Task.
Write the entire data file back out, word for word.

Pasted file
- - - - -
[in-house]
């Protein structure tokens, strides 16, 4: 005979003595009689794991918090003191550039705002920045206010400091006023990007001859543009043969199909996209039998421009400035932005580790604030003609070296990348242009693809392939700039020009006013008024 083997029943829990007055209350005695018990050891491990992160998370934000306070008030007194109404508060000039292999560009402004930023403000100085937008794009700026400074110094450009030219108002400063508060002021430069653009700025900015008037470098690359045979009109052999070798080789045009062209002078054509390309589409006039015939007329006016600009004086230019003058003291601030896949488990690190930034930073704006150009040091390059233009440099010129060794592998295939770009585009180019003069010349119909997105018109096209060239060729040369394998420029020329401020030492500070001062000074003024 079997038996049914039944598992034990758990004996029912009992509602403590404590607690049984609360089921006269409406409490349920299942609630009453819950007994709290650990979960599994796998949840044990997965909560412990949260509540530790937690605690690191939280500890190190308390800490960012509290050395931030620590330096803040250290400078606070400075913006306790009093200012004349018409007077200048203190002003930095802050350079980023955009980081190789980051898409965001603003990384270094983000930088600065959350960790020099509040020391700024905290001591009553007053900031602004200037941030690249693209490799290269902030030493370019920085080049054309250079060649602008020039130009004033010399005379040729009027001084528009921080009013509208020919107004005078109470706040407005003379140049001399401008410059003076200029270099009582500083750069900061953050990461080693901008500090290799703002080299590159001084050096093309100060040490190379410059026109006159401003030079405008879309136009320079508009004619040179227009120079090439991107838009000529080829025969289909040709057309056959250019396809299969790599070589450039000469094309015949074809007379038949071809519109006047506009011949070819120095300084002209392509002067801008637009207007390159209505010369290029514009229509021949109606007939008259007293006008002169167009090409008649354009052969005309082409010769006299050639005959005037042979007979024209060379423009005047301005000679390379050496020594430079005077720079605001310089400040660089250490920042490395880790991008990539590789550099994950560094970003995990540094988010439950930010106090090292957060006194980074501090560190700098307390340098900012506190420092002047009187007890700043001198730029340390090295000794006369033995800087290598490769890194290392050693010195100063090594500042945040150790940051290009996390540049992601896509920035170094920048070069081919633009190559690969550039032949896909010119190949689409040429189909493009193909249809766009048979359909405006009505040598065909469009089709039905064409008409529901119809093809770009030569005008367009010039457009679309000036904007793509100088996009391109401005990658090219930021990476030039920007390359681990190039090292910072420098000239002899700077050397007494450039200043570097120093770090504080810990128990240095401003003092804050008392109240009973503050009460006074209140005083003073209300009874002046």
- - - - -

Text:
[in-house]
């Protein structure tokens, strides 16, 4: 005979003595009689794991918090003191550039705002920045206010400091006023990007001859543009043969199909996209039998421009400035932005580790604030003609070296990348242009693809392939700039020009006013008024 083997029943829990007055209350005695018990050891491990992160998370934000306070008030007194109404508060000039292999560009402004930023403000100085937008794009700026400074110094450009030219108002400063508060002021430069653009700025900015008037470098690359045979009109052999070798080789045009062209002078054509390309589409006039015939007329006016600009004086230019003058003291601030896949488990690190930034930073704006150009040091390059233009440099010129060794592998295939770009585009180019003069010349119909997105018109096209060239060729040369394998420029020329401020030492500070001062000074003024 079997038996049914039944598992034990758990004996029912009992509602403590404590607690049984609360089921006269409406409490349920299942609630009453819950007994709290650990979960599994796998949840044990997965909560412990949260509540530790937690605690690191939280500890190190308390800490960012509290050395931030620590330096803040250290400078606070400075913006306790009093200012004349018409007077200048203190002003930095802050350079980023955009980081190789980051898409965001603003990384270094983000930088600065959350960790020099509040020391700024905290001591009553007053900031602004200037941030690249693209490799290269902030030493370019920085080049054309250079060649602008020039130009004033010399005379040729009027001084528009921080009013509208020919107004005078109470706040407005003379140049001399401008410059003076200029270099009582500083750069900061953050990461080693901008500090290799703002080299590159001084050096093309100060040490190379410059026109006159401003030079405008879309136009320079508009004619040179227009120079090439991107838009000529080829025969289909040709057309056959250019396809299969790599070589450039000469094309015949074809007379038949071809519109006047506009011949070819120095300084002209392509002067801008637009207007390159209505010369290029514009229509021949109606007939008259007293006008002169167009090409008649354009052969005309082409010769006299050639005959005037042979007979024209060379423009005047301005000679390379050496020594430079005077720079605001310089400040660089250490920042490395880790991008990539590789550099994950560094970003995990540094988010439950930010106090090292957060006194980074501090560190700098307390340098900012506190420092002047009187007890700043001198730029340390090295000794006369033995800087290598490769890194290392050693010195100063090594500042945040150790940051290009996390540049992601896509920035170094920048070069081919633009190559690969550039032949896909010119190949689409040429189909493009193909249809766009048979359909405006009505040598065909469009089709039905064409008409529901119809093809770009030569005008367009010039457009679309000036904007793509100088996009391109401005990658090219930021990476030039920007390359681990190039090292910072420098000239002899700077050397007494450039200043570097120093770090504080810990128990240095401003003092804050008392109240009973503050009460006074209140005083003073209300009874002046």